However, putting these small aspects aside, there are a lot of good things about the phone’s design. It is far more compact and is lighter than most other recent high-end smartphones, so it fits in my pocket without weighing me down. I can hold it comfortably at all times without it feeling off-balance. The Oppo Find X3 Pro is a svelte, classy, and modern-looking smartphone that shifts away from the trend of making flagship phones gigantic, without sacrificing screen size. The matte finish keeps it looking clean, too.
Here’s where Oppo goes all Dr. Evil and starts talking about a billion colors a lot. The 6.7-inch AMOLED screen has a 10-bit color depth, or a little over 1 billion colors, and 100% DCI-P3 color gamut. Oppo then had it professionally calibrated, ensuring it makes the most of its ability and so we don’t have to mess around with tuning it ourselves. It should mean we can’t see color banding or dithering, like we may on lesser screens. The 10-bit color joins a 3216 x 1440 QHD+ resolution, a 120Hz adaptive refresh rate, 1,300 nits brightness, and HDR10+ support.
Oppo says the Find X3 Pro delivers the best color reproduction on any smartphone. But can our eyes really tell on a screen this size? Before addressing this, it’s worth saying how beautiful the Find X3 Pro’s screen is generally. It’s extremely close in performance to the Samsung Galaxy S21+, just not quite so bright when compared directly. Certainly for watching videos on YouTube and Netflix, it looks superb. But what about the 10-bit color?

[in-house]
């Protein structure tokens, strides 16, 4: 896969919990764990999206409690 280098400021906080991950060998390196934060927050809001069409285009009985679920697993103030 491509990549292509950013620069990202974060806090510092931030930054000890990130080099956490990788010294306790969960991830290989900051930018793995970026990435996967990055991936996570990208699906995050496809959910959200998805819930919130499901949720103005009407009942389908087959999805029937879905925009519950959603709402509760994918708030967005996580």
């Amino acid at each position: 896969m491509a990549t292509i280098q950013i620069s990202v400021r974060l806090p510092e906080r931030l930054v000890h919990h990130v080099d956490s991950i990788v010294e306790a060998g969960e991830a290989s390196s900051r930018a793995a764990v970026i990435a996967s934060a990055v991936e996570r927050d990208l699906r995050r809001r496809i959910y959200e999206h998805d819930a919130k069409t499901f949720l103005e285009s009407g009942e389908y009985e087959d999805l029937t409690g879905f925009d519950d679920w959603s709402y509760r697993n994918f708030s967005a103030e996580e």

Frustratingly, Oppo doesn’t tell you how to get the best from the screen, but after checking with Oppo, I was told the Vivid screen setting is the default profile for the 10-bit color management. I was also sent some HEIF, or high-efficiency, photos to assess, and when placed alongside the iPhone 12 Pro, they certainly looked fantastic. But if your photos are not in the compatible format, they don’t look any different, so the value is limited. Watching several videos said to be shot with a 10-bit-capable camera and comparing it alongside the Galaxy S21+, I think there were differences, with slightly less banding visible on the Find X3 Pro, but this could easily be my eyes playing tricks, simply because you really, really have to look closely to see anything “different.”